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Jenifer, who lives in Colorado, USA, suffers from an ultra rare disorder that leaves sufferers locked in permanent infancy.
Known until recently only as ‘Syndrome X’, the families of those affected by this dramatic arrest in development were offered very little relief from doctors, who were stumped by the shocking symptoms.
But now a pioneering scientist has been able to decipher the genetic causes behind the disorder, sharing his findings in a new television show.
Dr Richard Walker, an ageing specialist from Florida, worked with the University of South California has devoted a large portion of his professional life to working out why Jenifer, along with other patients like Alyssa Gomez and Gabby Williams, still look and behave like tiny babies despite their advancing years.
When a potential sufferer was identified in three-year-old Layla Sapp, from Oklahoma, Dr Walker was determined to find a genetic link between the four girls.
Working with the world’s top geneticists in San Francisco, Dr Walker was able to identify one single gene in each of the girls six billion strong genetic code that had mutated.
Dr Walker said: “I think everybody was surprised by what we found.
“It was never going to be easy because there are six billion genes in the human body.
“Finding which one of them is damaged is like looking for a needle in a haystack.”
Dr Walker first came across the condition in 2006 when he met Gabby Williams.
Eight years old at the time, Gabby did not speak or walk and had the same level of awareness as a newborn.
“It was the most baffling condition I had ever seen.” Dr Walker said.
The specialist also met Jenifer Sandoval, who despite being aged 22, looks like a toddler.
Jenifer cannot see, walk or talk. She fits neatly into a child’s car seat and is just 36 inches tall, weighing 36 pounds.
Mum Renee Martinez, who lives in Colorado, said: “It’s like I’ve been a new mom for 22 years.
“When Jen was about three, her features just stayed the same. It was like looking at a baby.
“To me, it didn’t seem like she was aging and she definitely wasn’t growing.”
The condition has left Jen brain damaged, with low muscle tone. She is blind and rarely even opens her eyes.
Renee added: “She’s got baby fine skin. It’s so soft. Real translucent skin.
“I can see all her little veins. She has baby fine hair – it’s really thin.”
Jen needs round the clock supervision as though she were a toddler and although she lost her baby teeth around age 11, no other developmental changes have occurred.
As Jenifer can’t communicate, she often throws temper tantrums and has bitten through her mother’s skin in a rage.
Renee is concerned that now Jen is too old for a place at a special needs school, she will need to be cared for continually by her family.
“There are day care centres for adults with special needs where they teach them how to cook and look after themselves,” she said.
“But obviously, Jen is never going to be able to do that.”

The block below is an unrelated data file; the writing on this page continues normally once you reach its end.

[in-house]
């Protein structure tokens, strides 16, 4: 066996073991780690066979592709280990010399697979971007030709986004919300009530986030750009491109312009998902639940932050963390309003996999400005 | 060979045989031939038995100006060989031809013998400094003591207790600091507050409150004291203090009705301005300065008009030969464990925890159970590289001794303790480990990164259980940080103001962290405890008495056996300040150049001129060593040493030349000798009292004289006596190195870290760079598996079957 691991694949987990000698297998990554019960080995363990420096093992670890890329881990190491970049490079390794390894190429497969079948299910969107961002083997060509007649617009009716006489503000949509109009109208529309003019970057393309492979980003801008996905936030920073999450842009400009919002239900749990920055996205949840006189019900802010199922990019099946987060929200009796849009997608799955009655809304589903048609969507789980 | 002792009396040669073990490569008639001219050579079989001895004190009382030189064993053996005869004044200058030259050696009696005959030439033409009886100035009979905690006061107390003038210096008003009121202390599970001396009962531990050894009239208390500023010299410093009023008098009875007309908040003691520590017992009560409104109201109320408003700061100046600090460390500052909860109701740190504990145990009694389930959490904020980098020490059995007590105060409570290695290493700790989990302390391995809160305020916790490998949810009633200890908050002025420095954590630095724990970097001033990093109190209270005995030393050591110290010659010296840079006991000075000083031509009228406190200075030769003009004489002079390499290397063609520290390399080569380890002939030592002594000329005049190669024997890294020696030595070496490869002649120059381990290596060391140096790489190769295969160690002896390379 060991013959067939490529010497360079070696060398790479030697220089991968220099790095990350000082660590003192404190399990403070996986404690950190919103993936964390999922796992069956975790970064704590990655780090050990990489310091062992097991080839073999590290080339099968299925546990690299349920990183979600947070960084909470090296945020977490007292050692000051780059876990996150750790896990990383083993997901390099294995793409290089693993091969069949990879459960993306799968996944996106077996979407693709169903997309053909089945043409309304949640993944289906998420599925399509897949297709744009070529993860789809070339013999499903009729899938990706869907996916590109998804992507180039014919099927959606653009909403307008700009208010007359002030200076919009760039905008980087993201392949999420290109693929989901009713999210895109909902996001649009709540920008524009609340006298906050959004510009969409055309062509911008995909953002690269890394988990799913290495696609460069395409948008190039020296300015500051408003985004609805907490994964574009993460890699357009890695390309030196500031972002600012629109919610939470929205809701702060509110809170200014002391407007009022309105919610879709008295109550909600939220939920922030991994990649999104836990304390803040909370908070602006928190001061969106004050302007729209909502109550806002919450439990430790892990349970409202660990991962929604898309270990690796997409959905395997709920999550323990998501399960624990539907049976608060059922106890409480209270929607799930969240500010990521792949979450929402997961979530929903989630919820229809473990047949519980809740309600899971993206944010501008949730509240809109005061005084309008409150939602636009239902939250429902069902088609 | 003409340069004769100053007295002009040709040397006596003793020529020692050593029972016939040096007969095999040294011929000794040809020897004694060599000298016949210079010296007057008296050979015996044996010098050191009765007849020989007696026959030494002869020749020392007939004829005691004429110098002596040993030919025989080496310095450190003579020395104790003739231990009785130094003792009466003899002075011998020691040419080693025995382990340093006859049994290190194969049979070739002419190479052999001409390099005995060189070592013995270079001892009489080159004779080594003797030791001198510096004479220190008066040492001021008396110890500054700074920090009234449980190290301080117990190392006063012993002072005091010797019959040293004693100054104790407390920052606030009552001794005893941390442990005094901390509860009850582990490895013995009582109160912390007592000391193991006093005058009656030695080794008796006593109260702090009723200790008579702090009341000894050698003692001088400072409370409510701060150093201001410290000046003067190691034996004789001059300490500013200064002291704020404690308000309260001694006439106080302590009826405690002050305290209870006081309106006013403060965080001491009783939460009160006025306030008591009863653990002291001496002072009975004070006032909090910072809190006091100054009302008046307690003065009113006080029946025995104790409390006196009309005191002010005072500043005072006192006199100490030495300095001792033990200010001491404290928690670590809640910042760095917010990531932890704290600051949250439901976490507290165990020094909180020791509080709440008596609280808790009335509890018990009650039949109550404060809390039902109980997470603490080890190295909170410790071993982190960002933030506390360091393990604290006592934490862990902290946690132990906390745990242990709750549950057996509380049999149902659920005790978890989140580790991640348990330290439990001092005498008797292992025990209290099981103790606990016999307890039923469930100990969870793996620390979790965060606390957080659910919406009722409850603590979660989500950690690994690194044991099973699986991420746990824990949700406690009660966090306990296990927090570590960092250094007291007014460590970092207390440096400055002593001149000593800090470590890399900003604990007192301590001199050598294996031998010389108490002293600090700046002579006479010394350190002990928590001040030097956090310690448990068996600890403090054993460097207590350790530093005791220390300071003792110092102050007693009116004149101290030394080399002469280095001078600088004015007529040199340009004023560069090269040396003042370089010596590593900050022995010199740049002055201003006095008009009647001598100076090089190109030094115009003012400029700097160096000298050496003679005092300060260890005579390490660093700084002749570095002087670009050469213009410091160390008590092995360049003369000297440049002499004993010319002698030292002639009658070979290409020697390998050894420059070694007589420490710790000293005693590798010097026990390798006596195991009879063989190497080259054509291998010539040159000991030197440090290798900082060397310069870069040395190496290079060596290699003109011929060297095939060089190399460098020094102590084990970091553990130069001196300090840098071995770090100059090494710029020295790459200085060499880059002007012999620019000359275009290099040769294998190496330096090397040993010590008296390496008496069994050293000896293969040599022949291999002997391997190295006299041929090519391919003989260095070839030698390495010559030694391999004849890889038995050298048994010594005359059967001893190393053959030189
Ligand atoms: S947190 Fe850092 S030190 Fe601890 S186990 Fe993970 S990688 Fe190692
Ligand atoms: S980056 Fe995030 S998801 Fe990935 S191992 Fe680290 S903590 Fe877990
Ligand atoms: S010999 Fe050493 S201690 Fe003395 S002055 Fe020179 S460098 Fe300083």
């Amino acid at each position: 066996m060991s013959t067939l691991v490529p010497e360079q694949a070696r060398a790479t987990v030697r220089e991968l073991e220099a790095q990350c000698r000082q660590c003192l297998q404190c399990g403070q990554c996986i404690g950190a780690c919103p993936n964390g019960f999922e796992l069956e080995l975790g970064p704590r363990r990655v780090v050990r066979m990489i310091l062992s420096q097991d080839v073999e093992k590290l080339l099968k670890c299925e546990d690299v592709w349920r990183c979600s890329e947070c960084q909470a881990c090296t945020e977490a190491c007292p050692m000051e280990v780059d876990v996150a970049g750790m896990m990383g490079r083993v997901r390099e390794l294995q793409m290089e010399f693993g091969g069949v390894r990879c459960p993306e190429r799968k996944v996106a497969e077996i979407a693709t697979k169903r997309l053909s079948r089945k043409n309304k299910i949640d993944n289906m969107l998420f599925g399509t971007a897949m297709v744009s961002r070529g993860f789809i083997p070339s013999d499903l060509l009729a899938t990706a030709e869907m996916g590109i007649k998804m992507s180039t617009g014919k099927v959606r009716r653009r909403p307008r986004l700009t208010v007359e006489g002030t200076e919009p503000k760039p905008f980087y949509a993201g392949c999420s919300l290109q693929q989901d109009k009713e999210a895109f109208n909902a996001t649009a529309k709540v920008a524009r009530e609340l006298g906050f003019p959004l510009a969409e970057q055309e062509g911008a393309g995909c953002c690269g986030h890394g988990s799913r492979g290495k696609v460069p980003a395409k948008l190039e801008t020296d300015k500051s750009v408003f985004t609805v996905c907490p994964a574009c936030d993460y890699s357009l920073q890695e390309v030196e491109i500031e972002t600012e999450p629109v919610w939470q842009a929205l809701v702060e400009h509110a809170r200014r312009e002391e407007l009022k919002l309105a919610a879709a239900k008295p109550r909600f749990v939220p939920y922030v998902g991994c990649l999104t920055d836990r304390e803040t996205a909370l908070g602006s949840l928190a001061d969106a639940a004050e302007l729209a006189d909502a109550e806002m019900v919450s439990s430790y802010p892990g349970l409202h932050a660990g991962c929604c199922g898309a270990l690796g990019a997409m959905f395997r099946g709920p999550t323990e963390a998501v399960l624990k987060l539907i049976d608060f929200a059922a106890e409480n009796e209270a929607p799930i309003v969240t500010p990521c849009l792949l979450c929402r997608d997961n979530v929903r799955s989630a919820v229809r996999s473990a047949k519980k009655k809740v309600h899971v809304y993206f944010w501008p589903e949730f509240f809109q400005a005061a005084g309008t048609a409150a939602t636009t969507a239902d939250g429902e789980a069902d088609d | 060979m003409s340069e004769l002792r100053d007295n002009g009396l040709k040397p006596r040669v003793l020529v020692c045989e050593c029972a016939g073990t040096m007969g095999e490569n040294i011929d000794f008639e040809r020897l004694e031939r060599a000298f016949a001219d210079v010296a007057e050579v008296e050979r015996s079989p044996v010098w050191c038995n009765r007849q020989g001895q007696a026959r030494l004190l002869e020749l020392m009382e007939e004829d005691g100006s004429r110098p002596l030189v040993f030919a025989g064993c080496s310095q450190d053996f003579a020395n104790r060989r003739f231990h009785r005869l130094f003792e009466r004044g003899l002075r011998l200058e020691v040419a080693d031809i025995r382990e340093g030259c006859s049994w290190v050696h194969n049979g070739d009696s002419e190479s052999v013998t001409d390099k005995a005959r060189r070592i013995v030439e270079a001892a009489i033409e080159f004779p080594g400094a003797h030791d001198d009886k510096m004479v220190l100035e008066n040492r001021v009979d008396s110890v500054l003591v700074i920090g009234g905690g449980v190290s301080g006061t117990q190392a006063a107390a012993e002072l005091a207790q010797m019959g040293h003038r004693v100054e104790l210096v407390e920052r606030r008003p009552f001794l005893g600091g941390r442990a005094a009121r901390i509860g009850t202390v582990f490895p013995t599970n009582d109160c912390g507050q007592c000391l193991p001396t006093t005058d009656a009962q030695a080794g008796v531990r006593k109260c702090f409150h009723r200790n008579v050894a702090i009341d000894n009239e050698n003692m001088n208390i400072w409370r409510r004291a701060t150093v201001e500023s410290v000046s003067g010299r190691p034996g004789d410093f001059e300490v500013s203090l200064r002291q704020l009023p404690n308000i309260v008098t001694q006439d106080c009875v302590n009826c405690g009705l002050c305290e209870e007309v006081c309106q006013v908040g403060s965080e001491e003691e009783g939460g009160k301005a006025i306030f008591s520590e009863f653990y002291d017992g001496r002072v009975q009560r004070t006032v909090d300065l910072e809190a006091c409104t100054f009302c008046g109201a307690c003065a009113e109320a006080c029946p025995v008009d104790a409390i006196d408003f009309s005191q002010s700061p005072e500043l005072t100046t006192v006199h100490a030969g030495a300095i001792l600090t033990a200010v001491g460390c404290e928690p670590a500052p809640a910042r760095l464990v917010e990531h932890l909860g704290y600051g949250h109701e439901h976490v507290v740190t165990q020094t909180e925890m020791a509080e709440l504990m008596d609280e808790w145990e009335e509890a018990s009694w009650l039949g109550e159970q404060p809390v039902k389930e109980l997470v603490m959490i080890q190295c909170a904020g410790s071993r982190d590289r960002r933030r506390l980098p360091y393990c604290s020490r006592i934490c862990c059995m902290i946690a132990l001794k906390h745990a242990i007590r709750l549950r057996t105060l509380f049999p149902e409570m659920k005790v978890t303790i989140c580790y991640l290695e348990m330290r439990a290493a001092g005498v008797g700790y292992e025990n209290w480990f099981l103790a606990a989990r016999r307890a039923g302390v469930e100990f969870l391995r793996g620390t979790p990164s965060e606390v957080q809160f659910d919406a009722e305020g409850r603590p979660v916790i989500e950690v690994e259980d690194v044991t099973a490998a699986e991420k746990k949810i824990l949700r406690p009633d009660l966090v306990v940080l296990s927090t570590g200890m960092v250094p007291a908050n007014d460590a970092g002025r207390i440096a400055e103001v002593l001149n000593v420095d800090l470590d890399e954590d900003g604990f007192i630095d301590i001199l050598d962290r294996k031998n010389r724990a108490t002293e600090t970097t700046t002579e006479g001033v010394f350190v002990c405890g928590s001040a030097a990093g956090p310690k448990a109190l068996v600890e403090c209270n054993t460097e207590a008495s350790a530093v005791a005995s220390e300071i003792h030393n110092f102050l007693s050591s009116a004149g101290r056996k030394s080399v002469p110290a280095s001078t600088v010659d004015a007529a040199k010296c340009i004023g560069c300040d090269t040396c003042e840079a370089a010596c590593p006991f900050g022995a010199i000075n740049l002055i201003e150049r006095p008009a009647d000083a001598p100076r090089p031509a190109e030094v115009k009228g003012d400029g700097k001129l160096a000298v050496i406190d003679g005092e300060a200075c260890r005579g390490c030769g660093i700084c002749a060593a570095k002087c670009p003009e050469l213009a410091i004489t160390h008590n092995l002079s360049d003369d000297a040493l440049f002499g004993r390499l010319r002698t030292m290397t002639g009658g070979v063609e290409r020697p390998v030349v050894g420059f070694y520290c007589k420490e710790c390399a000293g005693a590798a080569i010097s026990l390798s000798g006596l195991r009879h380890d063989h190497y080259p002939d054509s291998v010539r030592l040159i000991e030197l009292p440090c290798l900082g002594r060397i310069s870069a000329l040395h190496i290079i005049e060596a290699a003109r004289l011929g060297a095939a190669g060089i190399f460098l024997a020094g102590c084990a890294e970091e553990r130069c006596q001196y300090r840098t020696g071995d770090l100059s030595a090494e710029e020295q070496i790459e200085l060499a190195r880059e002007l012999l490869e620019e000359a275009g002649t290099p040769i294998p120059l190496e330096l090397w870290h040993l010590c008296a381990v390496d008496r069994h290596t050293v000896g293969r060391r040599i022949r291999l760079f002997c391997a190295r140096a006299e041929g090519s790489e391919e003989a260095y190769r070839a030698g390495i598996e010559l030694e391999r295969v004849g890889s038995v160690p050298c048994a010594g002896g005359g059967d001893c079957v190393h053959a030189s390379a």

A routine blood test early in Renee’s pregnancy revealed that Jen was developing atypically.
“When I was about four or five months pregnant, I had an AFP test done and I knew Jenifer was going to be born with some time of disability,” she said.
“The doctors actually brought up adoption and abortion and, I mean, it wasn’t even an option. You don’t just throw a child away because she is going to be different.”
As doctors struggled to find an explanation for Jen’s stunted development, Renee reached out to Dr Walker.
Blood samples from each of the ‘Syndrome X’ children were sent to a high tech laboratory in San Francisco for ‘Whole Genome Sequencing’ - a new technology that can identify damaged genes.
Carried out by the world’s number one geneticist, Dr Radoje Drmanac, the experiment found the connection between the girls that Dr Walker was looking for.
Dr Drmanac said: “Genomics is an exciting new field of science. We have technology to find this one mutation in a billion letters. It’s like looking for a spelling error in a thousand books.”
The syndrome has now been named Neotinic Complex Syndrome and Dr Walker believes that not only will the discovery help the girls suffering from the syndrome, but also lead to advances in the treatment and understanding of conditions like Alzheimer’s, Parkinsons and Dementia.
Richard Walker “This is an advancement in science that is second to none.”
“The genomics people have found that all these girls have mutations in their DNA. The ‘ageing’ gene has been damaged, it’s been mutated.
“These mistakes in their DNA affect their ability to synthesise protein and that inability to make proper protein is the cause of their clinical problems.
“You have to wonder if these discoveries might not simply extend life beyond the normal range. It came as a surprise to all of us.”
“It is amazing how technology has advanced in the last ten years. Who knows what we will discover next?”
Jenifer's story will be featured in 'Tallest Teens’ at 9 pm ET on TLC (USA only), Monday 18th July.